Given that the APR is presented as a percentage, and must be rounded to one decimal place in accordance with MCOB 10 (Annual Percentage Rate), firms should note that the tolerance allowed for the APR in MCOB 9.3.6 R(1)(b) means that, for example, where the actual APR is 5.0%, the quoted APR must be no lower than 4.9%, or where the actual APR is 16.0%, the quoted APR must be no lower than 15.9%.
An offer document may not always exactly match the illustration provided before application even when the equity release3 requirements have not changed. For example, where a fixed rate has a defined end date, the total amount payable may be different because the number of payments at the fixed rate has reduced, or the estimated amount of interest to be charged has changed, assuming a later date at which the lifetime mortgage3will start.33
(1) In relation to debt collecting and debt administration, the definition of customer refers to an individual from whom the payment of a debt is sought; this would include where a firm mistakenly treats an individual as the borrower under an agreement and mistakenly or wrongly pursues the individual for a debt.[Note: paragraph 1.12 of DCG](2) In relation to debt collecting and debt administration, the definitions of customer and borrower are given extended meanings to include,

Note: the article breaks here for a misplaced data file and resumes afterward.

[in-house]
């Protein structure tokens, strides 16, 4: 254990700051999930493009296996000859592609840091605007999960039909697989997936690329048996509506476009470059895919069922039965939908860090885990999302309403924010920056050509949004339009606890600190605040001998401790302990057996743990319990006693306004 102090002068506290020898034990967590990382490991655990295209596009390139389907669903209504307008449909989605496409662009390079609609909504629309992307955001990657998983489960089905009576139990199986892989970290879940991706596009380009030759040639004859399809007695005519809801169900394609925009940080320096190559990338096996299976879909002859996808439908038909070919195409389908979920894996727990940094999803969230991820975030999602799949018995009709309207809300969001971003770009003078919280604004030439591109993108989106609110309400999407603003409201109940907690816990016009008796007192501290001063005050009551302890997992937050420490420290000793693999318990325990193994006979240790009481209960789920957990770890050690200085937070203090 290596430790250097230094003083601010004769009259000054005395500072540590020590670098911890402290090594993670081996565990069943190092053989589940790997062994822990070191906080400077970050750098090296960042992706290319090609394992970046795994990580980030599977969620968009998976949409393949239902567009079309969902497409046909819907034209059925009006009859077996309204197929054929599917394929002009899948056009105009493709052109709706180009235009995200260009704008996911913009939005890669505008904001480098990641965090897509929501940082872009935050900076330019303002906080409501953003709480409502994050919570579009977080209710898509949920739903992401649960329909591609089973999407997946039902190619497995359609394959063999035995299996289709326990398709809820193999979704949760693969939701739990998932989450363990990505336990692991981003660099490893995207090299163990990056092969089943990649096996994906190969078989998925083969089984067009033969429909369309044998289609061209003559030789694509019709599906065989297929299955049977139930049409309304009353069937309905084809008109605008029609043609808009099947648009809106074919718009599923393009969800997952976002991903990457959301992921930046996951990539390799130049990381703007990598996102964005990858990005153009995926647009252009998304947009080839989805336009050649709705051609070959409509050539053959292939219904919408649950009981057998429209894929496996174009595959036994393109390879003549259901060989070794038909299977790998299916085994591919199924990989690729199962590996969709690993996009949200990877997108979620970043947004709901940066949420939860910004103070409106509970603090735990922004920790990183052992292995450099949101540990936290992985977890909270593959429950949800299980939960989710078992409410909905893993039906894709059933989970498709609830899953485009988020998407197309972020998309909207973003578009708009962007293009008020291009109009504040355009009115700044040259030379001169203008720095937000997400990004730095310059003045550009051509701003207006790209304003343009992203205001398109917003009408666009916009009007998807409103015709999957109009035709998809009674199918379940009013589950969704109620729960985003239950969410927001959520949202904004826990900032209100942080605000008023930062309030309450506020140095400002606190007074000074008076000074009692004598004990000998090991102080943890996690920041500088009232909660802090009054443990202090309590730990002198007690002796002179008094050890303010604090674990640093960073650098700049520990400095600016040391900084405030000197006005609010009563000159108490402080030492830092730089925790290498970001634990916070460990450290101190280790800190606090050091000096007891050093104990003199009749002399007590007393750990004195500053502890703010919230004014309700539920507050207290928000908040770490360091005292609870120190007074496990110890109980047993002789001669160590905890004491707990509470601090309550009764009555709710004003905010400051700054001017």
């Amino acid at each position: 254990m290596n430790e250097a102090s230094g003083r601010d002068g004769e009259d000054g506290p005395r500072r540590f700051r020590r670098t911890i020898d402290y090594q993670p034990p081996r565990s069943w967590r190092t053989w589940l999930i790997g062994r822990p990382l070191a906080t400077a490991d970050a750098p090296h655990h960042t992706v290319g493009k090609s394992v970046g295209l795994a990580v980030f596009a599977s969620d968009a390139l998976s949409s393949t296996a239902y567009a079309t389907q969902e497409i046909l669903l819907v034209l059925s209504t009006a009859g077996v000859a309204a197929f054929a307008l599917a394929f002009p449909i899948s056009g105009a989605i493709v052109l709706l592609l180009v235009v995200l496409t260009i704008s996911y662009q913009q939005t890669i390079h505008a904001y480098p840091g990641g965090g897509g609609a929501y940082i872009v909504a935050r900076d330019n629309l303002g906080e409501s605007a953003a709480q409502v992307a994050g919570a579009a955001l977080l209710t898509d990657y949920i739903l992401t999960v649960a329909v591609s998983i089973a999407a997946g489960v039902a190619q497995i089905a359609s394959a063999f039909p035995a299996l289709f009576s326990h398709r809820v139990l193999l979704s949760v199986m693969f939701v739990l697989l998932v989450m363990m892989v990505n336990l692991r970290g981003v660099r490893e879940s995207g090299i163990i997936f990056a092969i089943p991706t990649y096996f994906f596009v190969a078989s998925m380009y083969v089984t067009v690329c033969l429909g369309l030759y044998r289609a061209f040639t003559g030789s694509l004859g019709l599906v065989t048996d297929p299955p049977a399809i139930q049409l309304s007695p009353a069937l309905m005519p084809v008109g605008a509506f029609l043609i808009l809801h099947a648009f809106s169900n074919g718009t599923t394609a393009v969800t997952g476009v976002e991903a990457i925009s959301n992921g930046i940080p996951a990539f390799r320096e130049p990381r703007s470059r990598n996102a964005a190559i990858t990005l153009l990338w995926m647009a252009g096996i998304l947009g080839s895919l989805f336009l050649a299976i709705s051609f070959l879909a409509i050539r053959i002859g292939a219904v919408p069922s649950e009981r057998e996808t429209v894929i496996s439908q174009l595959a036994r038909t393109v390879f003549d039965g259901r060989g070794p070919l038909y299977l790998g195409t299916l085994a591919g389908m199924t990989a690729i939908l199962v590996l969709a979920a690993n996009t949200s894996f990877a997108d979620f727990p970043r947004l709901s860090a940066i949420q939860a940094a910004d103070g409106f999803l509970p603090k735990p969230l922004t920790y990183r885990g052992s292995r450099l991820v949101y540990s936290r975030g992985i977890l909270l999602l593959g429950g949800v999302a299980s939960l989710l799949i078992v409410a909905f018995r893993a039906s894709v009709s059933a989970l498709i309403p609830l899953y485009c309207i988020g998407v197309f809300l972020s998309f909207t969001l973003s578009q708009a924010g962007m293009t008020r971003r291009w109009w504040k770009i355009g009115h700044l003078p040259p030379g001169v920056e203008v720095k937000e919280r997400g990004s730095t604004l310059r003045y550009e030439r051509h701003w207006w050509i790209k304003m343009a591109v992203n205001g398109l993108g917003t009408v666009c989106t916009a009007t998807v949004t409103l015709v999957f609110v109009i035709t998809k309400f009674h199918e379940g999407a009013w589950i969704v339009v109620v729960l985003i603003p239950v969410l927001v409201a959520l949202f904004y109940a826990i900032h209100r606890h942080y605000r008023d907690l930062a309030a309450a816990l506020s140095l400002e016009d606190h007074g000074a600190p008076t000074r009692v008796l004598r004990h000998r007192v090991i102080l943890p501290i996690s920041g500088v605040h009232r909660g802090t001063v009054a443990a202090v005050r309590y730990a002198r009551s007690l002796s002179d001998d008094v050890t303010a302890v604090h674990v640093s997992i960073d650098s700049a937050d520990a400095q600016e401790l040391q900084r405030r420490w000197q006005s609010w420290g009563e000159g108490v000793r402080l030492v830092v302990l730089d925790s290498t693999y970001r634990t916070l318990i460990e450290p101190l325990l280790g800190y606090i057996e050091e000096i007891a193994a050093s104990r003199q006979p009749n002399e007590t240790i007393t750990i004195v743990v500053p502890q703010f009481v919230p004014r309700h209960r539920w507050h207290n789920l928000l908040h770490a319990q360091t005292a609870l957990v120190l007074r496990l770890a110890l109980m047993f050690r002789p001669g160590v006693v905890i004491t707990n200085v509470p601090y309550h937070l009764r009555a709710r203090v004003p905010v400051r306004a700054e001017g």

Where a customer under a regulated credit agreement fails to make an occasional payment when it becomes due, a firm should, in accordance with Principle 6, allow for such unmade payments to be made within the original term of the agreement unless:(1) the firm reasonably believes that it is appropriate to allow a longer period for repayment and has no reason to believe that doing so will increase the total amount payable to be unsustainable or otherwise cause a customer to be in
Examples of treating a customer with forbearance would include the firm doing one or more of the following, as may be relevant in the circumstances:(1) considering suspending, reducing, waiving or cancelling any further interest or charges (for example, when a customer provides evidence of financial difficulties and is unable to meet repayments as they fall due or is only able to make token repayments, where in either case the level of debt would continue to rise if interest and
An example of where a firm is likely to contravene Principle 6 and CONC 7.3.4 R is where the firm does not allow for alternative, affordable payment amounts to repay the debt due in full, where the customer is in default or arrears difficulties and the customer makes a reasonable proposal for repaying the debt or a debt counsellor or another person acting on the customer's behalf makes such a proposal.[Note: paragraphs 7.16 of ILG and 3.7j of DCG]
A firm must not pressurise a customer:(1) to pay a debt in one single or very few repayments or in unreasonably large amounts, when to do so would have an adverse impact on the customer's financial circumstances;[Note: paragraph 7.18 of ILG](2) to pay a debt within an unreasonably short period of time; or[Note: paragraphs 3.7i of DCG and 7.18 of ILG](3) to raise funds to repay the debt by selling their property, borrowing money or increasing existing borrowing.[Note: paragraph
For a firm which carries on insurance mediation activity or home finance mediation activity1, annual income is the amount of all brokerage, fees, commissions and other related income (for example, administration charges, overriders, profit shares) due to the firm in respect of or in relation to those activities.1